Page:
Finding the Opportunities. Successful teaching in the contemporary church happens when we are able to fill every available moment with solid biblical teaching in a way that meets our learner’s needs. I’m not suggesting we fill our teaching time with boring lectures. Fun times can provide meaningful teaching moments if we are willing to use every available resource at our disposal.
I love teaching kids in the twenty-first century. Never in the span of human history have we had so many resources available to teach our children. We can seize teachable moments by using crafts, drama, music, games and technology. A teacher doesn’t have to have a large budget; instead she can use everyday items to communicate the gospel message to her students. Once I wrote a column in my children’s ministry blog (www.childrenteach.blogspot.com) on ten different ways to use a coffee filter during a Sunday school lesson. Ways to teach are as unlimited as our imaginations.
Just as teachable moments can occur outside the confines of our lesson plans, so resources abound beyond the supply cabinet. I’m glad one minister chose to seize a teachable moment with me. One day, at the know-it-all age of sixteen, I confronted my minister. “Why do we celebrate Christmas?” I asked. “It’s just a pagan holiday.” R. Lowell Applebury could have scolded me for being sacrilegious. He could have lectured me on the importance of celebrating Christ’s birth in spite of what the secular world has done to discredit it. Instead, he simply said, “Use every available opportunity to proclaim Jesus Christ as Lord.”
It was a concept I never forgot. My treasure trove of teaching resources expanded to include any opportunity to proclaim Christ, whether holidays, learning styles, family crises, a probing question or a child’s admission of problems at school. Jesus used an argument among his disciples to teach a lesson on humility (Mark 9:33-41). Another time, he used his followers’ impatience over lunch to challenge the watching Pharisees on their attitudes about Sabbath rest (Matthew 12:1-8). The shrewd teacher will turn opposition and obstacles into teaching opportunities, for those moments give us a glimpse into what our students are thinking and what is important to them.
As a teacher, you are your greatest resource. You may have left your coffee filters and colored pencils at home that morning, but you still have you and the Christ who lives within you. You have your passion for Jesus, your knowledge of the truth and your love for your students. When you live, act and respond like Christ, your character showcases the message of Jesus’ transforming power as you embrace the teachable moment.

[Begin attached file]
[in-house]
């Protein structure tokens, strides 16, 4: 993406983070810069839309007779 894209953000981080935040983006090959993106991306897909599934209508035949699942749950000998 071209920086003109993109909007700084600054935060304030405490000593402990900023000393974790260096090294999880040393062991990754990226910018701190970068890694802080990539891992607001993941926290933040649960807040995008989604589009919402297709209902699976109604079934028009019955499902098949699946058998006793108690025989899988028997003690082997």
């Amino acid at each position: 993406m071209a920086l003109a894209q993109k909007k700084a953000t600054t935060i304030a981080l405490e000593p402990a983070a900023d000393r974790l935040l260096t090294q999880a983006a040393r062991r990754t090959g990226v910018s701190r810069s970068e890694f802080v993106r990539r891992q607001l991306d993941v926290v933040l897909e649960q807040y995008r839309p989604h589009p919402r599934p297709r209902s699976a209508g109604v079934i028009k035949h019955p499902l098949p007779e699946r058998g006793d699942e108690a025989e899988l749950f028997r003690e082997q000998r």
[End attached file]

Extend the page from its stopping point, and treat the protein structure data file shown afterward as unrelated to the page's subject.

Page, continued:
The Ultimate Goal. When I caught up with Jeff ten years later, I discovered that he now serves as a substitute preacher for his small congregation in rural Kansas. A video clip of 2 Timothy 2:2 played through my mind. The golden baton of the gospel message, passed from Lowell Applebury to Karen Wingate, then on to Jeff Blundell, would now be entrusted to other reliable Christians who, in turn, would proclaim Christ as Lord to the next generation.
What is the essence of Christian education in the local church? It’s knowing doctrinal truth well enough to entrust it to faithful listeners, seizing the teachable moment when you sense your learners are ready to hear and using every available resource to speak to the hearts, minds and spiritual needs of your listeners.
This article first appeared on www.lookoutmag.com. Used with permission of the publisher.
Karen Wingate is the author of over 200 magazine articles and devotions and is now writing a four book series of historical fiction set in northeast Ohio. She speaks on leadership development, the process of prayer and on displaying the grace of God in our daily lives. Along with her husband Jack, she serves the Roseville Christian Church in Roseville, Illinois. Jack and Karen have two grown daughters.